By Aaron Sekhri
Chronos, the time-tracking application created by Stanford Graduate School of Business (GSB) alumni Charlie Kubal MBA ’12 and Dylan Keil ’08 MBA ’12, officially launched at TechCrunch’s Disrupt conference in mid-September. The application aims to monitor and create a record of how its users spend their time to inform their decisions about altering or improving certain lifestyle habits. The application takes advantage of the built-in capabilities of the iPhone — such as the accelerometer and compass — and pairs them with the user’s location information to passively track the user.
The impetus behind the application is that people often are not fully aware of how they use their time, and that the simple analytics that the application offers can allow them to make better decisions about how they use their time and improve their time management. The application allows users to set targets for goals such as sleep, socializing, exercise or work.
The Chronos founders argue that the application allows users to “live more intentionally” but saves them the trouble of inputting information to the application each time they engage in an activity. Dylan Keil, in his launch presentation, said that very few means exist to get insight into how people spend their days, likening the problem to trying to “[manage] your weight without the scale.” As the metaphorical scale, the application is constantly running in the background compiling its best estimates of the user’s activities.
The founders, whose combined resumes include Google, Pandora and stints in management consulting, were propelled by a GSB class about creating startups.
“I came to the business school with the intention of actually starting a business, and so did Dylan,” Kubal said. “We both had ideas about ways to bridge real life with virtual life, and that’s how the idea for Chronos came about.”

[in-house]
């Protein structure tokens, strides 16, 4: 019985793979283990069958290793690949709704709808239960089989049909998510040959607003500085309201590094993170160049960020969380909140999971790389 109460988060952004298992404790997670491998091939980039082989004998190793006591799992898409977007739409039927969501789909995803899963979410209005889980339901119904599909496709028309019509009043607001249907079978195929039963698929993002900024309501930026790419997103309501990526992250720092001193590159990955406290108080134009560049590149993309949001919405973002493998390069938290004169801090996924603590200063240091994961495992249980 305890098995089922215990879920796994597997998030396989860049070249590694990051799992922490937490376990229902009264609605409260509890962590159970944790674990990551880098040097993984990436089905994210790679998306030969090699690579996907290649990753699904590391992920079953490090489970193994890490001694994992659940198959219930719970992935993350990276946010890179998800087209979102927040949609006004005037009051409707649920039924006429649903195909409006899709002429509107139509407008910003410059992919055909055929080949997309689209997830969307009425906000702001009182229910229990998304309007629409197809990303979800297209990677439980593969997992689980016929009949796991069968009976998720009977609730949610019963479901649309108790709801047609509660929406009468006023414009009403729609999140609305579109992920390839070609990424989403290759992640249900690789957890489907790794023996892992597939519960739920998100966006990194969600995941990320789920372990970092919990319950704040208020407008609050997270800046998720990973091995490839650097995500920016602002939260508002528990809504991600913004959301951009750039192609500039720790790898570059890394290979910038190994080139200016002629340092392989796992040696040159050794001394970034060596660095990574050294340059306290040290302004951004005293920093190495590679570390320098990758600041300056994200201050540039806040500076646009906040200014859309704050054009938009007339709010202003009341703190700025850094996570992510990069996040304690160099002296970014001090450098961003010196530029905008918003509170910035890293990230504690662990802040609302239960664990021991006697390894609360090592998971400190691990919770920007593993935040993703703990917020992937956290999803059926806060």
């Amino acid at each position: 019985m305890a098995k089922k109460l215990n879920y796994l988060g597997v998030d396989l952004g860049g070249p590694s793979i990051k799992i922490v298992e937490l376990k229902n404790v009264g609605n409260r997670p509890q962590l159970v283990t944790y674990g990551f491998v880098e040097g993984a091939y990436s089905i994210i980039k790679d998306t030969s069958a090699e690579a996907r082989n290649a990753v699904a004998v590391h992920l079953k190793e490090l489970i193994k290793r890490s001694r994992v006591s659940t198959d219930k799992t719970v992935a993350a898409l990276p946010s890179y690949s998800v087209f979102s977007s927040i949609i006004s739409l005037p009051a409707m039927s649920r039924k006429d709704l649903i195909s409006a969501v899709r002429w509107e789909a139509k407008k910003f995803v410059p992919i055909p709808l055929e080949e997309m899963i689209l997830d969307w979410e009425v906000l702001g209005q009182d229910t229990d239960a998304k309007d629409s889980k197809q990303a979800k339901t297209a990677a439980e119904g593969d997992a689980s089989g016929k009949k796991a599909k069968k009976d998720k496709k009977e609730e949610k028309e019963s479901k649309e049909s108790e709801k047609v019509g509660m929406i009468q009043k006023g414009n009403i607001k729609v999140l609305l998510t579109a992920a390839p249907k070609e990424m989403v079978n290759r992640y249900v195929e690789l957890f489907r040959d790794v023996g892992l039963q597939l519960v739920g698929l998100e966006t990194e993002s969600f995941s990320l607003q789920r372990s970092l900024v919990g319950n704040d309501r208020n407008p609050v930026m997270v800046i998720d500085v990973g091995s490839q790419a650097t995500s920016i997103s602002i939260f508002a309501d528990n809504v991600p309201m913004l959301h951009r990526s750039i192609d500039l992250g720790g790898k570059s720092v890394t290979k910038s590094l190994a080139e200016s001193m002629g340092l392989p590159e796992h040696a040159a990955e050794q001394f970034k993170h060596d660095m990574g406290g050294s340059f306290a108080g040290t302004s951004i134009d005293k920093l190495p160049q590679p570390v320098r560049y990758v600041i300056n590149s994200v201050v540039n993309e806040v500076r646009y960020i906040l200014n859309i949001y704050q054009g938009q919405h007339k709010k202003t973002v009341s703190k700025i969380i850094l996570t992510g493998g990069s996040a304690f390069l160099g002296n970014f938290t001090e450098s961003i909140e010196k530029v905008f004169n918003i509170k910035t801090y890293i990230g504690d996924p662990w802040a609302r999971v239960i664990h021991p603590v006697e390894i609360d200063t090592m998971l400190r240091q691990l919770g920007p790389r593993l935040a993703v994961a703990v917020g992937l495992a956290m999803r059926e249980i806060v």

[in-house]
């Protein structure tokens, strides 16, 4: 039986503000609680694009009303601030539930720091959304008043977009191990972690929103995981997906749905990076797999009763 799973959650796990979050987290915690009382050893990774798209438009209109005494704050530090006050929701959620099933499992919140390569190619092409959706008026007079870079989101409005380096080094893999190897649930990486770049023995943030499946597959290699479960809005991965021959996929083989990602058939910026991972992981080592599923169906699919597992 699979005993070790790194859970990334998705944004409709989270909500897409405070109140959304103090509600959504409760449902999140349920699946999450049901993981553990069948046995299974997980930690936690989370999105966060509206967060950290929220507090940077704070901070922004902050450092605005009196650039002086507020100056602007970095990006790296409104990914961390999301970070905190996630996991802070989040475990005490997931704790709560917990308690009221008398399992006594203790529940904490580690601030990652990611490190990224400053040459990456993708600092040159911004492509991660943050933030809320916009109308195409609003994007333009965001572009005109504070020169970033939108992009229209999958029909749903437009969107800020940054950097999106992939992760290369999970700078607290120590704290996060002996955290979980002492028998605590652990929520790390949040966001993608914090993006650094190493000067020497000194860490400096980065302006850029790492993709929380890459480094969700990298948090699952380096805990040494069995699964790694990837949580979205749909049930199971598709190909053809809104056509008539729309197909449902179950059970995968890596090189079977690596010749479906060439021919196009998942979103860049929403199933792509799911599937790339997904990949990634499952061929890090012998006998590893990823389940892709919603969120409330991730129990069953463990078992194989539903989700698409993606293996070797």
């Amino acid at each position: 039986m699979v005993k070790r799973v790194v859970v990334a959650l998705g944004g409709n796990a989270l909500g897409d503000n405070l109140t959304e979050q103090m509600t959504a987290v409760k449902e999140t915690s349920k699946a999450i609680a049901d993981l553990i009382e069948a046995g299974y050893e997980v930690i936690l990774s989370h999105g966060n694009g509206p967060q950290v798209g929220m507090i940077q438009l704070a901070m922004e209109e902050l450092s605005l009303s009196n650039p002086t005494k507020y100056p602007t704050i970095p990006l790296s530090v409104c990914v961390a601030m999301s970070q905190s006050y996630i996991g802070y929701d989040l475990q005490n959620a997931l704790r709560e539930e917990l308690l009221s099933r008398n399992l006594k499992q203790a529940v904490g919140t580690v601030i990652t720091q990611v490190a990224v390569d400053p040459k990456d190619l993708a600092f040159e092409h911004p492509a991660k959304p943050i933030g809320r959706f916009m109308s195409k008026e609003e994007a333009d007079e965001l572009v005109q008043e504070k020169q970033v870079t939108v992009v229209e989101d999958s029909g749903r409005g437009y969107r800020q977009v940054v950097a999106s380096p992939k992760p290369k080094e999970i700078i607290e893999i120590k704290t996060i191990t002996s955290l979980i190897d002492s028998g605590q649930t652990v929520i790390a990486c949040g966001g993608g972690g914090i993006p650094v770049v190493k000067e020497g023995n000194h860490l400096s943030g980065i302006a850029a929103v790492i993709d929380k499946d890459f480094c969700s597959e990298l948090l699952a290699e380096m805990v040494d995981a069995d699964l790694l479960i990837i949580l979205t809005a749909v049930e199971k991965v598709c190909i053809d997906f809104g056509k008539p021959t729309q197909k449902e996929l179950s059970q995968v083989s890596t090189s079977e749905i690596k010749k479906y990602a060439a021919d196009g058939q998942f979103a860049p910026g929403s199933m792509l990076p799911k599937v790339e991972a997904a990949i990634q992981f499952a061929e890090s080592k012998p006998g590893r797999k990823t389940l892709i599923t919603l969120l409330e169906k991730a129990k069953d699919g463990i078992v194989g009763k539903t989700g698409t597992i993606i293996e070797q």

The pair formalized the idea in November of last year and began coding in earnest in January. They then started full time on the venture after graduating and applied for TechCrunch’s “Startup Battlefield;” over 1,000 startups applied for the competition and only 30 were accepted.
“We were actually the only bootstrapped startup [a startup operating without outside investment] who made it to the final round,” Kubal said.
Their aim had been to launch in October, but their acceptance forced them to field an entirely finished product at the conference, which meant a lot of 14-to-16-hour days for the two entrepreneurs.
Discussing how the application could be of benefit to Stanford students in particular, Kubal conceded that a closed system such as a university where different social functions are often done at the same location — a student will probably both work and socialize in their rooms — could pose problems for the application and would perhaps require more manual inputs on the application.
“More tinkering is necessary for these sort of communities,” Kubal said. “But once you start to input more information, a hierarchy of probability emerges where the application can take a reasonable guess as to where you are and what you’re doing.”
On the topic of privacy, an obvious concern for an application designed to catalog every moment of your life, Kubal said much of the information the device complies is saved on the device itself, but, to expedite processing, information is also sent to Chronos’ servers.
“Because of the ultimate sensitivity of the data, you have the ability to choose exactly who sees this information,” Kubal said. “This isn’t meant for broad swathes of your friends.”
However, users are able to use the application to share certain benchmarks and information with select friends via Facebook Connect.
The pair hopes to expand their concept and create more ways to encourage users’ goals. They plan to monetize the concept with targeted lead-ins, recommendations tailored for their users for which they charge a premium from the vendors. An Android version is slated for release in the near future, and Kubal and Keil are now beginning to court investors and plan for the next iteration of the product.